Meanwhile, the “Bad Man of Bodie” crawled away muttering to himself, “I didn’t lay out to fall up against batterin’ rams.”

The yarn played upon Bodie’s growing reputation for violence. After the Reno Record reported that in December 1878 a man was cut to pieces in Bodie, the Gold Hill News queried, “Why can’t a man get along in Bodie without fighting?” Bodie’s press answered whimsically, blaming the district’s 8,500-foot elevation.

Really, we can’t say. It must be the altitude. There is some irresistible power in Bodie which impels us to cut and shoot each other. . . . The clashing of revolvers up and down Main street can be constantly heard, and . . . a man cannot go to his dinner without getting a bullet hole in his hat, or the seat of his unmentionables cut away by the deadly knife of the desperado. Yes, it is sad, but only too true, that everybody must fight that comes to Bodie.

Tall tales of the West that portrayed its inhabitants as unsophisticated, ornery and dangerous were popular across America. Even the Boston Daily Globe amused East Coast readers in July 1879 by describing a stranger who “staggered” into a tony drinking establishment.

“Everybody come up and have something to drink,” demanded the newcomer as he lurched up to the bar. He gave a furious whoop and smashed a bottle over his head. Then the brute performed a war dance and declared, “I’m a bad man and always make it a practice to strew upon the floor the bowels of any person who declines to drink upon my invitation.”

Affirming his remarks, he drew an 18-inch “Arkansas toothpick” from the back of his collar, sending patrons stampeding for the exits.

“Who is he?” muttered a terrified spectator as he took cover behind the bar, “From Bodie, I suppose.”

“Bodie, hell no!” thundered the bartender. “He’s from Boston. He belongs to that Sunday-school excursion.”


Stories of Deviltry

Americans had long enjoyed mixing fantasy with reality so that by 1830, their storytelling knack had elevated leg pulling to a national art form. The frontier and its heroes were popular subjects, but gold and silver discoveries in the West provided fertile ground for even more incredible tales. Some mining fables were not always in good fun, beginning with gold rush stories of fist-size nuggets and other humbugs. At Bodie, as with most mining camps of its day, fraudulent reports of rich mineral strikes manipulated stock prices to swindle investors for the benefit of well-connected insiders.

Blurring the line between fact and fiction, “Bad Man From Bodie” stories followed a rich tradition of playful exaggeration for entertainment’s sake. Fanciful characters, such as Paul Bunyan and Pecos Bill, remain popular today, but when the West was wild, tales of Bodie’s bad man drew upon exaggerated stories about the community’s utter disregard for law and order and almost surpassed over-inflated reports of wealth in its mines. Even New York’s prestigious Engineering and Mining Journal departed from printing mining news and reported with a touch of hyperbole that “Bodie contains about 6,000 inhabitants, who support 156 drinking places, several newspapers, and many attorneys-at-law, without a single church.”

Newspaper editors far and wide, it seemed, took pleasure in embellishing stories of deviltry and attributing them to any passing stranger who could be conveniently labeled a “Bad Man From Bodie.” In a San Francisco courtroom, a defendant charged with “vulgar language” argued that the city’s press had unfairly dubbed him the Bad Man From Bodie.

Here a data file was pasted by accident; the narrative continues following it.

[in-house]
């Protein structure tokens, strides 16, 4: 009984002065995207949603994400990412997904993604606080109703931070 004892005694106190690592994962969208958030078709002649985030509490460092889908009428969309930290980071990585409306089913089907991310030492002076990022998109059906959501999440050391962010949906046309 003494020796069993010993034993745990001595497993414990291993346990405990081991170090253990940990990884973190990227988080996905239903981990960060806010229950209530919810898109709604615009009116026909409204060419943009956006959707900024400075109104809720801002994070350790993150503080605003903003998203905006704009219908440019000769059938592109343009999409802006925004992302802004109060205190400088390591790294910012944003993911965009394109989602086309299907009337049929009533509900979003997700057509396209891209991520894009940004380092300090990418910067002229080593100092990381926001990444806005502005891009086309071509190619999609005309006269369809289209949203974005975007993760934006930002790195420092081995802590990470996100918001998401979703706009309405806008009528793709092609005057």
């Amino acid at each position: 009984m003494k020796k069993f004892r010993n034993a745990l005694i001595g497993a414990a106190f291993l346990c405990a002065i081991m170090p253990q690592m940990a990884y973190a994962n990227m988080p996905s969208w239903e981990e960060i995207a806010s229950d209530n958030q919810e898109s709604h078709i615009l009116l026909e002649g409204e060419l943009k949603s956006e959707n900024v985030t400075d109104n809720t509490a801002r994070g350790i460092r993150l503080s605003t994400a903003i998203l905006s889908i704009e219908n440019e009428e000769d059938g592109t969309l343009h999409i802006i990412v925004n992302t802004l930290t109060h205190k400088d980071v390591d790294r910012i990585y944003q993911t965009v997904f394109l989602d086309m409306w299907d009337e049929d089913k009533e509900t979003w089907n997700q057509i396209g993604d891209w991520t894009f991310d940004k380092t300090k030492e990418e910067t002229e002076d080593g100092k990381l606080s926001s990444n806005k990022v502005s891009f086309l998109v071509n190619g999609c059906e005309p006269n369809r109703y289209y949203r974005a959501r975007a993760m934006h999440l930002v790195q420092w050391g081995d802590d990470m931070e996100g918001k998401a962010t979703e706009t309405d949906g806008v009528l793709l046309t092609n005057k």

“I have been mortified by glaring headlines,” complained W.H. Branch.
“I am suspected of carrying nitroglycerine in each pocket, of having a large and ugly-shaped knife in each boot and a brace of pistols in my belt.” The defendant begged for leniency, arguing that the reports were overstated. “Yes, your honor,” he implored. “Despite the implication, I have never been in Bodie in my life!”


Clough’s Bad Man

The expression “Bad Man From Bodie” had become well known by 1880, when the writer who coined the term two years earlier published a second tale that appeared in Sacramento’s Daily Bee.

“Having made a close study of the peculiar class of ‘bad men’ generally known as Bad Men from Bodie,” E.H. Clough proclaimed, “I am prepared to add my plethora of wisdom in this respect to that already extant in the world at the present time.” Dropping Washoe Pete from the story line, Clough spun a yarn about another equally improbable character.

One of the peculiarities of a Bad Man From Bodie is his profanity. A Bad Man From Bodie who never used an oath is as impossible as perpetual motion or an honest election in Nevada. This trait is especially noticeable whenever he kills a man or endeavors to kill one. . . . Meeting an eligible candidate for a place in the graveyard, he emits his stereotyped oath and blazes away.

The columnist claimed to have actually witnessed a Bodie bad man enter a saloon and leap upon a billiard table.

“Here I am again,” the make-believe thug shouted, “a mile wide and all wool. I weigh a ton and when I walk the earth shakes. Give me room and I’ll whip an army. . . . I was born in a powder house and raised in a gun factory. I’m bad from the bottom up and clear grit plumb through.”

From atop the pool table, the bad man roared, “I’m chief of Murdertown, and I’m dry! Whose treat is it? Don’t all speak at once for I’ll turn loose and scatter death and destruction Hell bent for election. Your treat, is it? Well, come up everybody. Pass the old
rat poison.”

Whenever a Bodie bad man entered a mining camp, Clough added, the locals would wring their hands and say, “Reckon it’s goin’ to liven up around here; I see the bonebreaker’s in town.” Then the undertaker would dust off his hearse and groom its black plumes; the coroner would convene a jury to hold inquests and make arrangements with the physician for autopsies; the gravedigger would buy a new spade; and the stonecutter, who “epitaphs the dead” on marble, would put in a stock of new chisels.